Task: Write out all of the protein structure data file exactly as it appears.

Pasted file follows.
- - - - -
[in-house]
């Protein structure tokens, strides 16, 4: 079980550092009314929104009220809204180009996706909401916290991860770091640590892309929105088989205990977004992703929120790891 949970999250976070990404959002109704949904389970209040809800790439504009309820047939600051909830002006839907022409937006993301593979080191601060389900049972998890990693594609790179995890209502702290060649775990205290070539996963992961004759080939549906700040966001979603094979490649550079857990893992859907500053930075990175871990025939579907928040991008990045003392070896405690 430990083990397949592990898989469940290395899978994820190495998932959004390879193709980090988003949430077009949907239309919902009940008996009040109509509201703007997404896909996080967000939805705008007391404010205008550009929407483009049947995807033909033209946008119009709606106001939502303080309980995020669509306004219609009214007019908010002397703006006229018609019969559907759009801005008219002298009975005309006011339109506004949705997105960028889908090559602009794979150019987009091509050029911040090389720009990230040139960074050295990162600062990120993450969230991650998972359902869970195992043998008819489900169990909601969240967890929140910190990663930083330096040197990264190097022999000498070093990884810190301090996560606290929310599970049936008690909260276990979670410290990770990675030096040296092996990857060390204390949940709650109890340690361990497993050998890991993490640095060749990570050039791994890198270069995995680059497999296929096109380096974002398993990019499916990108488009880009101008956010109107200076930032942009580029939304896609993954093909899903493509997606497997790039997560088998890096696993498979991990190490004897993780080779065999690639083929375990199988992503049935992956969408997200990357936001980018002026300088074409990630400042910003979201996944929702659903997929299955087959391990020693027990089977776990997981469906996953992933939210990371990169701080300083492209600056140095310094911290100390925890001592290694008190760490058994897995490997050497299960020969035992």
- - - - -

[in-house]
């Protein structure tokens, strides 16, 4: 079980550092009314929104009220809204180009996706909401916290991860770091640590892309929105088989205990977004992703929120790891 949970999250976070990404959002109704949904389970209040809800790439504009309820047939600051909830002006839907022409937006993301593979080191601060389900049972998890990693594609790179995890209502702290060649775990205290070539996963992961004759080939549906700040966001979603094979490649550079857990893992859907500053930075990175871990025939579907928040991008990045003392070896405690 430990083990397949592990898989469940290395899978994820190495998932959004390879193709980090988003949430077009949907239309919902009940008996009040109509509201703007997404896909996080967000939805705008007391404010205008550009929407483009049947995807033909033209946008119009709606106001939502303080309980995020669509306004219609009214007019908010002397703006006229018609019969559907759009801005008219002298009975005309006011339109506004949705997105960028889908090559602009794979150019987009091509050029911040090389720009990230040139960074050295990162600062990120993450969230991650998972359902869970195992043998008819489900169990909601969240967890929140910190990663930083330096040197990264190097022999000498070093990884810190301090996560606290929310599970049936008690909260276990979670410290990770990675030096040296092996990857060390204390949940709650109890340690361990497993050998890991993490640095060749990570050039791994890198270069995995680059497999296929096109380096974002398993990019499916990108488009880009101008956010109107200076930032942009580029939304896609993954093909899903493509997606497997790039997560088998890096696993498979991990190490004897993780080779065999690639083929375990199988992503049935992956969408997200990357936001980018002026300088074409990630400042910003979201996944929702659903997929299955087959391990020693027990089977776990997981469906996953992933939210990371990169701080300083492209600056140095310094911290100390925890001592290694008190760490058994897995490997050497299960020969035992």